A 62-year-old Ukrainian man presented with facial swelling, chest wall varices, and a large mediastinal mass. He underwent core biopsy that demonstrated a mixed thymoma. Nine years previously, the patient had undergone an anterior thoracotomy and excisional biopsy of a mediastinal mass demonstrating necrotic tissue and no definitive diagnosis was made.
|Figure 1A Pre chemotherapy CT showing tumor at the confluence of the innominate veins (see arrows).||Figure 1B Pre chemotherapy CT showing tumor extending down into the right atrium (arrow).|
His physical examination was significant for head and upper extremity swelling, jugular venous distention without A or V waves, and superficial varices over the thorax. A computerized tomography (CT) scan (Figures 1A and 1B) demonstrated a mass in the mediastinum involving the superior vena cava (SVC) and extending into the right atrium. Echocardiography confirmed the intracardiac component. The patient was started on neoadjuvant therapy consisting of cisplatin, cyclophosphamide, and doxorubicin with plans for postoperative radiation therapy. A post chemotherapy CT scan demonstrated shrinkage of the mass (Figures 1C and 1D). A preoperative venogram confirmed the occluded SVC and well formed collaterals (Figure 2).
The patient was taken to the operating room and sternotomy performed after division of several large collateral chest wall veins. The pericardium was opened and resection of all thymic tissue was undertaken starting at the diaphragm (Figure 3). The SVC was transected at the confluence of the right subclavian and jugular veins and found to be filled with fibrotic tissue (Figure 4A). Frozen section examination of the luminal contents identified benign fibrotic tissue. The SVC was mobilized to the level of the right atrium en-bloc with the tumor, the azygos vein was divided, and a wedge resection of the medial aspect of the right upper lobe was performed. At this point, the tumor had been completely mobilized except for an intravascular extension through the SVC into the right atrium (Figure 4B).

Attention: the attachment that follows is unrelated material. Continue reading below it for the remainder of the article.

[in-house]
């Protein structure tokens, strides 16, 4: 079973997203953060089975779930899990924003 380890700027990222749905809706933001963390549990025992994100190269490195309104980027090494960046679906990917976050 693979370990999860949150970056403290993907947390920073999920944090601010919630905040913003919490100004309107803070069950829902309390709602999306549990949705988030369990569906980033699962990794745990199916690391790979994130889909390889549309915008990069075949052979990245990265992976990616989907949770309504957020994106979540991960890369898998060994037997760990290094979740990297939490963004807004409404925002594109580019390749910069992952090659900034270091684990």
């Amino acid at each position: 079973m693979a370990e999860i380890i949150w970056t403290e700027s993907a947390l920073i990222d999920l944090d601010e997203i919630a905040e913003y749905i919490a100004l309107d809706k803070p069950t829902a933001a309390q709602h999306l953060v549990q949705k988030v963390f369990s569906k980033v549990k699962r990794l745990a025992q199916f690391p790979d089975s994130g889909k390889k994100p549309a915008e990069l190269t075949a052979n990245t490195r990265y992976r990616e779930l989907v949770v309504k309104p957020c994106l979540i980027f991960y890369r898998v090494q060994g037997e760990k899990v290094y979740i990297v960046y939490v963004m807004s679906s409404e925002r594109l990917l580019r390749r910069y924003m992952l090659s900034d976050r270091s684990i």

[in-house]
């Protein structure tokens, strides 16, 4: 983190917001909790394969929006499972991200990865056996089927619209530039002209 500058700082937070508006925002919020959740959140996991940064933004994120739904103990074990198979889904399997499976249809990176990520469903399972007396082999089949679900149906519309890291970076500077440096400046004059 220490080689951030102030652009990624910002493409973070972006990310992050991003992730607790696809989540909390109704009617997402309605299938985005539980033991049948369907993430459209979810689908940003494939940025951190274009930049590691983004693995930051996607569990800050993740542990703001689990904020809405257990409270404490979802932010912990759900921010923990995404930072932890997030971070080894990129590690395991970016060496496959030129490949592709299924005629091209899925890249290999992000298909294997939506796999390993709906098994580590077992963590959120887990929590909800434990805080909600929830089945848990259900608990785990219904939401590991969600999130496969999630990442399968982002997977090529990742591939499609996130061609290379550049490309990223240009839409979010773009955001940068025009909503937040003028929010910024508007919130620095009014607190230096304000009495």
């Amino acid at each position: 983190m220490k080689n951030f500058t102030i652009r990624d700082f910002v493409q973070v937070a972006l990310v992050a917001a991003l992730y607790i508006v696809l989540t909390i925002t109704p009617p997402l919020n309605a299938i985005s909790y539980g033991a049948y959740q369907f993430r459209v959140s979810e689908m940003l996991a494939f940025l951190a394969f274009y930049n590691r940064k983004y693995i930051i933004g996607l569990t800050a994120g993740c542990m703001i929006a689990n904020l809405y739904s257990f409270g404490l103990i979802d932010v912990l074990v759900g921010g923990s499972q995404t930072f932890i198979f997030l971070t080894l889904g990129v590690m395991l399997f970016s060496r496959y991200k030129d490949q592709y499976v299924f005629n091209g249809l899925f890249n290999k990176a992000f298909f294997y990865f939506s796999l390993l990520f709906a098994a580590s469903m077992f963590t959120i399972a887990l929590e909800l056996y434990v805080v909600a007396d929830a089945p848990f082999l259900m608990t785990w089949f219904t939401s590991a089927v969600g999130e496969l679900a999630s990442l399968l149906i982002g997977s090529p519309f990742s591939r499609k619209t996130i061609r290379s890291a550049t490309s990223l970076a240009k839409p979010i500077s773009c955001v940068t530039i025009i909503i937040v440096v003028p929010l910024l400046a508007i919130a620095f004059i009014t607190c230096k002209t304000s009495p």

The patient was placed on cardiopulmonary bypass via the aorta and inferior vena cava. The SVC was resected with the atrium and the tumor removed en-bloc (Figures 5-7). The atrium was closed and the patient weaned off cardiopulmonary bypass. The patient was extubated on postoperative day 2 and discharged home on postoperative day 7. Final pathology revealed a malignant thymoma with vascular and lung invasion.
Thymomas are the most common tumor of the anterior mediastinum . A widely accepted staging system, proposed by Masaoka and colleagues, is based on degree of invasiveness (Table 1) [2,3]. The WHO classification is a second staging system based on histology and has also been used . This patient’s tumor was a Masaoka stage III tumor with an expected 10 year survival of approximately 50% [1,3,4]. However, the most important prognostic factor in stage III tumors has been shown to be invasion of the great vessels with 20 year survival of less than 30% in patients with stage III disease and great vessel involvement . A phase II trial of neoadjuvant chemotherapy in Masaoka clinical stage III and IV thymoma was recently reported ; 14% of patients had a complete response and 63% had a partial response to preoperative chemotherapy. Complete resection was obtained in 76%. Survival was 95% at 5 years. These results show that long term survival is frequently achievable even in advanced tumors and that aggressive surgical resection and neoadjuvant therapy can benefit these patients.
While thymomas rarely present with a superior vena caval syndrome it has been reported [6-9]. Many of these instances include tumor extension into the right atrium or even the right ventricle. Neoadjuvant therapy may improve resectability and complete resection can require cardiopulmonary bypass. When the superior vena cava is chronically occluded with well-formed collaterals, reconstruction is not required and, as evidenced by this case, patients tolerate superior vena caval resection without difficulty .
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